Federal spending in Russia has grown alongside revenue, but the growth has been more restrained. While the 340 billion rubles (US$12 billion) in expenditures during January-April 2001 represents a 9-percent increase (in real terms) over the first four months of 2000, the 13 percent of GDP represented by this spending does not differ significantly from the share of GDP absorbed by federal spending last year. This increased spending was due primarily to increased debt servicing, which rose some 60 percent in real terms and absorbed more than 4 percent of GDP (compared to about 2 percent of GDP last year). This growth was due to a doubling in interest expenditures on Russia’s foreign debt, which itself accounted for most of these debt-service costs.
Due to this surge in debt service costs, non-interest expenditures dropped by some 5 percent in real terms, and absorbed only 9 percent of GDP during the first four months of the year (By contrast, non-interest spending represented 11 percent of GDP in 2000.) Somewhat surprisingly, this shrinkage was mirrored in an estimated 5-percent decline (in real terms) in reported military spending, while outlays on internal security were essentially flat. Taken together, the share of GDP represented by budget allocations for the “force ministries” dropped from 5 percent during January-April 2000 to 4 percent during the first four months of 2001. These figures do not capture the full economic burden posed by Russia’s military industrial complex. But the Finance Ministry data do indicate that army is not getting everything it wants. The Defense Ministry during February-April was only able to spend 85 percent of the rubles allocated for those months by the 2001 budget, as the Finance Ministry refused to release funds for which the appropriate documentation was not submitted. By contrast, spending on social and cultural programs during January-April rose some 40 percent in real terms, and absorbed nearly 3 percent of GDP–its largest share since 1997. Federal subsidies to regional and local governments more than doubled in real terms during the first four months of the year, and absorbed another 3 percent of GDP–their largest share in more than five years. This growth reflects the ongoing centralization of Russia’s fiscal finances, under which the regions are relying on growing subsidies from Moscow to offset reductions in the regional share of overall tax receipts (Sotsial’no-Ekonomicheskoye Polozhenie Rossii, February 2001).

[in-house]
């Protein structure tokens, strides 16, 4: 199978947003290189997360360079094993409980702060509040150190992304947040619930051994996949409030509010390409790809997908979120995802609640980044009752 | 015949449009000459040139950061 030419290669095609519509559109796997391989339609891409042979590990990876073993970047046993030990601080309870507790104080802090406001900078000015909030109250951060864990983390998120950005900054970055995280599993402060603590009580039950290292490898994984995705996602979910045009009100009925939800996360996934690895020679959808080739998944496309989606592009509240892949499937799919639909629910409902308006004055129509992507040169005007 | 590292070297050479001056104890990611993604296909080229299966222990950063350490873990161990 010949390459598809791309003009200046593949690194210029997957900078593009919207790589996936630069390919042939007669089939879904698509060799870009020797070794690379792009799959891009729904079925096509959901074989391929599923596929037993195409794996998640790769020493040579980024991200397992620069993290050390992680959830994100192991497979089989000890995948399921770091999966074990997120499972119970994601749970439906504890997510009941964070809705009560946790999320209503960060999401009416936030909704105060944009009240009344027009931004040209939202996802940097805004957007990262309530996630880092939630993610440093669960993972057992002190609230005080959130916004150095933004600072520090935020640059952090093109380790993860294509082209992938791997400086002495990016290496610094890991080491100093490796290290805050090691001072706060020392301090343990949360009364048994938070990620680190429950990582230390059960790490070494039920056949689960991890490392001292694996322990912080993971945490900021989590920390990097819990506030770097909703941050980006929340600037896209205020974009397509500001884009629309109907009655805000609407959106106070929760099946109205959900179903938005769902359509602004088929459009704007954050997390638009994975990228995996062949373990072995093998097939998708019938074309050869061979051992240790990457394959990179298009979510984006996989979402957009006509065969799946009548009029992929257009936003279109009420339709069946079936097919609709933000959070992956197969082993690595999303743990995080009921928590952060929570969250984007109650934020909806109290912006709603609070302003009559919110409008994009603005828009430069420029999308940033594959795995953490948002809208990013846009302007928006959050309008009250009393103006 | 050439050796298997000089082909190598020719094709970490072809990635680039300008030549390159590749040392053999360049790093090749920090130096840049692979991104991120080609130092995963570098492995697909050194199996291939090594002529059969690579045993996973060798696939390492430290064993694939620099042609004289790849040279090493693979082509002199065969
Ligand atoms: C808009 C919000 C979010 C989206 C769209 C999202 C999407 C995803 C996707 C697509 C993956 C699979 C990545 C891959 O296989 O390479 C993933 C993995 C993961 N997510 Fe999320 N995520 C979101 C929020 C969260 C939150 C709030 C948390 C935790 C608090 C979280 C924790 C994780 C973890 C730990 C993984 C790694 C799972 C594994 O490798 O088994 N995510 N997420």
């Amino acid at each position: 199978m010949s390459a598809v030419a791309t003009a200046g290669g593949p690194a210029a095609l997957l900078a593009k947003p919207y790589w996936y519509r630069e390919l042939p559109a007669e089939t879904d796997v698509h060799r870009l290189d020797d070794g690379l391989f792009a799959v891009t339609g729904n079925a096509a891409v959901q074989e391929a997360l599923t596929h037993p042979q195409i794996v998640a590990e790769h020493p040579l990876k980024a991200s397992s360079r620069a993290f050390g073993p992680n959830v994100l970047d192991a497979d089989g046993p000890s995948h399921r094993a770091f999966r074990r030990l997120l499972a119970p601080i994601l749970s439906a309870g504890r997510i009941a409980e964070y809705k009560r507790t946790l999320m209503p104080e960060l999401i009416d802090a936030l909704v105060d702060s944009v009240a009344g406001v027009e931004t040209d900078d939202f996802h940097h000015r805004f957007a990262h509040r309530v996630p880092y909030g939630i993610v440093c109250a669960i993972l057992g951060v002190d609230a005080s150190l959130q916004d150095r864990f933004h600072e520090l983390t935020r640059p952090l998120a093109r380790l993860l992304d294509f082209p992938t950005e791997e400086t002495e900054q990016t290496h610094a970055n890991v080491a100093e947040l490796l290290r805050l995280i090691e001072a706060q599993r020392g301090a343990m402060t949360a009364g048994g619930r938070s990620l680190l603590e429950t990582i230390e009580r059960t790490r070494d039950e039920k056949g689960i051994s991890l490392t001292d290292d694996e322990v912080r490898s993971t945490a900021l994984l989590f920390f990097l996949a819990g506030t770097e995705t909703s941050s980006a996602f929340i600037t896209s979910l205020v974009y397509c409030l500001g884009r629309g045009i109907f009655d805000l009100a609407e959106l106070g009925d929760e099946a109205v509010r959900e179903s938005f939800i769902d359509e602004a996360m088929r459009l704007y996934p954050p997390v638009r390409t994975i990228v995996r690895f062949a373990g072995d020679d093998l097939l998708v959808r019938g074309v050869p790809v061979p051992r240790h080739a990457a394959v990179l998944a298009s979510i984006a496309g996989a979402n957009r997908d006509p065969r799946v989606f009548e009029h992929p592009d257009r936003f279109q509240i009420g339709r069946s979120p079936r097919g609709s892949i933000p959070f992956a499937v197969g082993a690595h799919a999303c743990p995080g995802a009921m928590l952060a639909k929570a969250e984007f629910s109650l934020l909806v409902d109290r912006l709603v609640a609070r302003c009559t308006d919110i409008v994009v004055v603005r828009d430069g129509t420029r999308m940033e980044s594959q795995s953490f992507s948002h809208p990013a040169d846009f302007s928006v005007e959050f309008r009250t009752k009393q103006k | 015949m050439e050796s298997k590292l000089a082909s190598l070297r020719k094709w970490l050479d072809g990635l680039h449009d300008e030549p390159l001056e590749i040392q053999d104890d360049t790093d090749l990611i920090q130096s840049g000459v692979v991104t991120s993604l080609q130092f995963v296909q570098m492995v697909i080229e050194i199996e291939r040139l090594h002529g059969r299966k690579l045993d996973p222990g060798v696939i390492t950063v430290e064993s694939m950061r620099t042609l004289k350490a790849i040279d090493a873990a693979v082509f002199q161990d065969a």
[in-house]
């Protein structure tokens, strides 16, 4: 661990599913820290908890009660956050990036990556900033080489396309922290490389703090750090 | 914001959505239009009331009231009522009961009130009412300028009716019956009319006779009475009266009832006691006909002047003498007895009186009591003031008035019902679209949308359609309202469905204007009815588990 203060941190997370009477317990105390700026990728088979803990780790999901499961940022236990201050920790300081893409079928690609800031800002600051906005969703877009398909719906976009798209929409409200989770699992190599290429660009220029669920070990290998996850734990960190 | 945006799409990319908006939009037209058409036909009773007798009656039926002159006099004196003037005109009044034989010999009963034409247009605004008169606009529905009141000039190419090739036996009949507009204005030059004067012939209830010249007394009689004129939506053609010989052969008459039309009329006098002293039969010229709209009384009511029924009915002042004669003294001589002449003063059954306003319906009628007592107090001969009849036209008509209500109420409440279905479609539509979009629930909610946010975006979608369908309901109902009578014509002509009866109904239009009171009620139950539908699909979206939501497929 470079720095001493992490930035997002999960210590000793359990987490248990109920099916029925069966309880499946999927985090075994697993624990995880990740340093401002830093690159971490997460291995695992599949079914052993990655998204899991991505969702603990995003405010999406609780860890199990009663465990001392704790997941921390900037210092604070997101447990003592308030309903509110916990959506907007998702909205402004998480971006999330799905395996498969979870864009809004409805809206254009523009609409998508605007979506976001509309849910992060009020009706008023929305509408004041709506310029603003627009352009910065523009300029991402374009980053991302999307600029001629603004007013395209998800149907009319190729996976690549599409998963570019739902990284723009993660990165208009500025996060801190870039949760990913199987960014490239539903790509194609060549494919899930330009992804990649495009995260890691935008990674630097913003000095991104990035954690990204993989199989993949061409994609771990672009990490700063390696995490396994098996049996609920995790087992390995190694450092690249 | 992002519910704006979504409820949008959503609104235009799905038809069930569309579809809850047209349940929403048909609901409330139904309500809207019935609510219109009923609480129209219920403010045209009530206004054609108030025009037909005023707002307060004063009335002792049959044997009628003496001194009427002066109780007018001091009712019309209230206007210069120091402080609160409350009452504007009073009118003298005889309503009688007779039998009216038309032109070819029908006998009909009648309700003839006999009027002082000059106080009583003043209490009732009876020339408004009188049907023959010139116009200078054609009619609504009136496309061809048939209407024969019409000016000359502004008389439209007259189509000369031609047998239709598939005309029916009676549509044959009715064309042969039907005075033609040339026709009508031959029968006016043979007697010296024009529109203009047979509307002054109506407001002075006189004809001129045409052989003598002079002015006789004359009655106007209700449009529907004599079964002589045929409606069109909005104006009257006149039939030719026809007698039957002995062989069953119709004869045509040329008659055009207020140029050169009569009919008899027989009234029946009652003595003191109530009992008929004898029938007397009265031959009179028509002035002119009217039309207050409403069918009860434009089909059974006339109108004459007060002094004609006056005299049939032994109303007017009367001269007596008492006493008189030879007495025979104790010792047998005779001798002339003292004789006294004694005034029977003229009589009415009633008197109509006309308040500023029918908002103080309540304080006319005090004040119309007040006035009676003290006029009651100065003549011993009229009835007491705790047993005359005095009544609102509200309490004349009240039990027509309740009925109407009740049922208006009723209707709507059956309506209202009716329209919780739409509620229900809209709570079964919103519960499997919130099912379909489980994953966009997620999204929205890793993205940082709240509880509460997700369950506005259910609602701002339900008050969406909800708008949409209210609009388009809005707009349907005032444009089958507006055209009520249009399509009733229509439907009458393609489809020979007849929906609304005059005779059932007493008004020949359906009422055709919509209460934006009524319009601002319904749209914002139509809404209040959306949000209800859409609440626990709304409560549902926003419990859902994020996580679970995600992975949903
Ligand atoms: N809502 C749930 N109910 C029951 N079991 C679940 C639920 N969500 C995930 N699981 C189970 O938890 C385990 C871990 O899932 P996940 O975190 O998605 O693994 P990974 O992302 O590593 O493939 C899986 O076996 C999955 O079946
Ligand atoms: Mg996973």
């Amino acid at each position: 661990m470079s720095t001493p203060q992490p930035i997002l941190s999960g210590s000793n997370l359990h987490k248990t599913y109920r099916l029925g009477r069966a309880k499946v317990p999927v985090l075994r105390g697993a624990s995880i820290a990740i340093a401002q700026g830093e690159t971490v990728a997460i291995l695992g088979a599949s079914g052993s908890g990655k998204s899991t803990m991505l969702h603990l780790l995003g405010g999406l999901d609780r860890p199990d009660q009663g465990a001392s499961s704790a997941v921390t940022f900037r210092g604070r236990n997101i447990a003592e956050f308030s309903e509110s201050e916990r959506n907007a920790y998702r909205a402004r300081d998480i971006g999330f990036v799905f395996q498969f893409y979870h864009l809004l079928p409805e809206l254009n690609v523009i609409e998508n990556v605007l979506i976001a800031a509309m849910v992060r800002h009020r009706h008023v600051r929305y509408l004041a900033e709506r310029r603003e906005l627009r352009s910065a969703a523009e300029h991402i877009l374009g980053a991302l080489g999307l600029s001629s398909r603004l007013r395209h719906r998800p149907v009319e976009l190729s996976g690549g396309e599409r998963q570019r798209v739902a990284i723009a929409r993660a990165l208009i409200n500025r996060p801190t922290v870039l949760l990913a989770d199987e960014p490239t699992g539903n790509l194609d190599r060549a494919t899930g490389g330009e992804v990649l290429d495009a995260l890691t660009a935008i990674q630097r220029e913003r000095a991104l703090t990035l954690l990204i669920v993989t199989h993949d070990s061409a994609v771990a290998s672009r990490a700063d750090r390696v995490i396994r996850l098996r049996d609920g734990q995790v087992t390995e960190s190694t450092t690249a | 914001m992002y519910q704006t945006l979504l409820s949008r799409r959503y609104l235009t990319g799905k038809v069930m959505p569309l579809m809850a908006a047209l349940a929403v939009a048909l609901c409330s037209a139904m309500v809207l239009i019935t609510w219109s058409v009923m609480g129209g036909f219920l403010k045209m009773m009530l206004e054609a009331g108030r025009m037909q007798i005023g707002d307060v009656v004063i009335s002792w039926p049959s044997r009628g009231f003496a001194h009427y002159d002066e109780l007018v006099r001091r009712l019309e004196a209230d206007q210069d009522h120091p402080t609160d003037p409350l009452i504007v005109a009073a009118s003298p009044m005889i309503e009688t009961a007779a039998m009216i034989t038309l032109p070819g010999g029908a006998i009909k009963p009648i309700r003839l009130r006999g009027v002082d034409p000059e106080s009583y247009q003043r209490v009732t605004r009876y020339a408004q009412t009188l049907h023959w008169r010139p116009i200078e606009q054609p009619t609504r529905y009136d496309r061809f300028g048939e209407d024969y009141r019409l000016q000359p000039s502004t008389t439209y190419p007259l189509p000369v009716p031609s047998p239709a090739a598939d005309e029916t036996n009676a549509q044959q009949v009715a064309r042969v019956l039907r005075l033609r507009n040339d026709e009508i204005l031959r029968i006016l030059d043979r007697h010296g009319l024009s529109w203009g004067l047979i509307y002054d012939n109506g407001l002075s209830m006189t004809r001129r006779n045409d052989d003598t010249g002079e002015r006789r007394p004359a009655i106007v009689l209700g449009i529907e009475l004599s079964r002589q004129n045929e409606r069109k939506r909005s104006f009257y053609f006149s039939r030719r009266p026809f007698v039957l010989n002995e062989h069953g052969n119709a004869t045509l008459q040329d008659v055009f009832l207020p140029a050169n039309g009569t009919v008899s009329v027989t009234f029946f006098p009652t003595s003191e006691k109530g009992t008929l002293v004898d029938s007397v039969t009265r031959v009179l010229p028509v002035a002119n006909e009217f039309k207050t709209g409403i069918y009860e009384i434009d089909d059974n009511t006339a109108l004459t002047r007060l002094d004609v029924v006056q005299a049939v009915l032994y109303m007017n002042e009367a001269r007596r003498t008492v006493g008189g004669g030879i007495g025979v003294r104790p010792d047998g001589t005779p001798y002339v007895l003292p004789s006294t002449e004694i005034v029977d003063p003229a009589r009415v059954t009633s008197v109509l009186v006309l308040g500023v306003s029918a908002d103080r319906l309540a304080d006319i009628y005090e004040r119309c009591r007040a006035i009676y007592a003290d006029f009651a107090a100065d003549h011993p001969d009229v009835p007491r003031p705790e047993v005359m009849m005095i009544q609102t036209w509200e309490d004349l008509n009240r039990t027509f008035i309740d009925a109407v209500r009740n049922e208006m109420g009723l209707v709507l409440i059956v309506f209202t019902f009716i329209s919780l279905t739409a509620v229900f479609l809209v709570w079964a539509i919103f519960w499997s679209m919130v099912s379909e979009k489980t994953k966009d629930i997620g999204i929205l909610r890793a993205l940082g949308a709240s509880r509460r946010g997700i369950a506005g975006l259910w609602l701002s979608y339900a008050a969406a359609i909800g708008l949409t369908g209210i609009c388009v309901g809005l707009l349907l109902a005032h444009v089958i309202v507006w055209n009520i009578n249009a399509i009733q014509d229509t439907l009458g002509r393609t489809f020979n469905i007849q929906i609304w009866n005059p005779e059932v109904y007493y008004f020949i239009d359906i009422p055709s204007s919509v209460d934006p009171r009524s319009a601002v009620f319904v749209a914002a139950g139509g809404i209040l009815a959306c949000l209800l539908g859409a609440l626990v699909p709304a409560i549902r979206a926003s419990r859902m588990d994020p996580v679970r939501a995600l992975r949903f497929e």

RUSSIA’S BUDGET REMAINS IN THE BLACK, FOREIGN DEBT FALLS.